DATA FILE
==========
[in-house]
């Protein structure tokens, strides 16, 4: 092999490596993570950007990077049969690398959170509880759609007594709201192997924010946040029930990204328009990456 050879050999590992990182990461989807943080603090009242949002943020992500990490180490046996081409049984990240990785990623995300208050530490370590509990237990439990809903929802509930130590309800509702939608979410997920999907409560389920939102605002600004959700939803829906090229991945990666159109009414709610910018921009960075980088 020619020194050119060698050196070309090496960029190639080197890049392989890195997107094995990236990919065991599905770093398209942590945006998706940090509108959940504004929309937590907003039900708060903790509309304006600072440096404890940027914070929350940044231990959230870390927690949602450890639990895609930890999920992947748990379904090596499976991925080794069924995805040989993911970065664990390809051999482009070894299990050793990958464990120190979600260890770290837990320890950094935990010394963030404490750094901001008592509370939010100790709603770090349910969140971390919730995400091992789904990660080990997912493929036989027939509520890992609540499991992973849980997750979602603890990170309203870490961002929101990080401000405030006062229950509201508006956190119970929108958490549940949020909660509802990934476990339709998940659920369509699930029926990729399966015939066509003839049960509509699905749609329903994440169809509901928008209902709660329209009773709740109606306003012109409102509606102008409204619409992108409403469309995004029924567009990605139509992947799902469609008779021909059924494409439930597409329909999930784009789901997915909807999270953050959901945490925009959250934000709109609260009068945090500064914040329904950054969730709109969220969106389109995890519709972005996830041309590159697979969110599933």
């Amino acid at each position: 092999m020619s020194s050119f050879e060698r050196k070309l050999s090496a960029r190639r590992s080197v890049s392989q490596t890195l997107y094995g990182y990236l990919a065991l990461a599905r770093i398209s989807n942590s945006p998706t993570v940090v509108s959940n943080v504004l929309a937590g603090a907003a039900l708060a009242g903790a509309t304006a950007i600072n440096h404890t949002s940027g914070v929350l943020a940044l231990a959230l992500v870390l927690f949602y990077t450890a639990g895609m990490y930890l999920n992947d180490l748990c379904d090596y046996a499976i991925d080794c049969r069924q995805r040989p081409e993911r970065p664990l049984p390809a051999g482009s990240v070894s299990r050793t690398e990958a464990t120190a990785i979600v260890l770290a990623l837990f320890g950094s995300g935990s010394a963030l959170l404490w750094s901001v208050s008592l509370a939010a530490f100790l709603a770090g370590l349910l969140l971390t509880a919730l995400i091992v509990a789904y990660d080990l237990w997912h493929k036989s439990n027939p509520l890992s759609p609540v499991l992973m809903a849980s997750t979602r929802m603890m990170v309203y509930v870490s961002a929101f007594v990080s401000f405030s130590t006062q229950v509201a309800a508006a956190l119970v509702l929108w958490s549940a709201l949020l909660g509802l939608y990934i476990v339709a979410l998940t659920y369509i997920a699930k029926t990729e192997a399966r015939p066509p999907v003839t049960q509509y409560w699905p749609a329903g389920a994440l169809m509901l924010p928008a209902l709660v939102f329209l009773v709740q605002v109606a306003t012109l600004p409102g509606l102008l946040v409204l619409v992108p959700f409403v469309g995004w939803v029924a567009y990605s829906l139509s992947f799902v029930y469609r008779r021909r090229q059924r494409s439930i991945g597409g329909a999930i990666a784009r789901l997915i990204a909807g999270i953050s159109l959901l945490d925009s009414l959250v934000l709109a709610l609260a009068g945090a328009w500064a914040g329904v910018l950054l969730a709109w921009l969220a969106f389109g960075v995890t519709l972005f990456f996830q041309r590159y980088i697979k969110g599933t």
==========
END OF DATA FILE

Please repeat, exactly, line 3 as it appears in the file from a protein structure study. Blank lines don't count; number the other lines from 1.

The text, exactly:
């Amino acid at each position: 092999m020619s020194s050119f050879e060698r050196k070309l050999s090496a960029r190639r590992s080197v890049s392989q490596t890195l997107y094995g990182y990236l990919a065991l990461a599905r770093i398209s989807n942590s945006p998706t993570v940090v509108s959940n943080v504004l929309a937590g603090a907003a039900l708060a009242g903790a509309t304006a950007i600072n440096h404890t949002s940027g914070v929350l943020a940044l231990a959230l992500v870390l927690f949602y990077t450890a639990g895609m990490y930890l999920n992947d180490l748990c379904d090596y046996a499976i991925d080794c049969r069924q995805r040989p081409e993911r970065p664990l049984p390809a051999g482009s990240v070894s299990r050793t690398e990958a464990t120190a990785i979600v260890l770290a990623l837990f320890g950094s995300g935990s010394a963030l959170l404490w750094s901001v208050s008592l509370a939010a530490f100790l709603a770090g370590l349910l969140l971390t509880a919730l995400i091992v509990a789904y990660d080990l237990w997912h493929k036989s439990n027939p509520l890992s759609p609540v499991l992973m809903a849980s997750t979602r929802m603890m990170v309203y509930v870490s961002a929101f007594v990080s401000f405030s130590t006062q229950v509201a309800a508006a956190l119970v509702l929108w958490s549940a709201l949020l909660g509802l939608y990934i476990v339709a979410l998940t659920y369509i997920a699930k029926t990729e192997a399966r015939p066509p999907v003839t049960q509509y409560w699905p749609a329903g389920a994440l169809m509901l924010p928008a209902l709660v939102f329209l009773v709740q605002v109606a306003t012109l600004p409102g509606l102008l946040v409204l619409v992108p959700f409403v469309g995004w939803v029924a567009y990605s829906l139509s992947f799902v029930y469609r008779r021909r090229q059924r494409s439930i991945g597409g329909a999930i990666a784009r789901l997915i990204a909807g999270i953050s159109l959901l945490d925009s009414l959250v934000l709109a709610l609260a009068g945090a328009w500064a914040g329904v910018l950054l969730a709109w921009l969220a969106f389109g960075v995890t519709l972005f990456f996830q041309r590159y980088i697979k969110g599933t």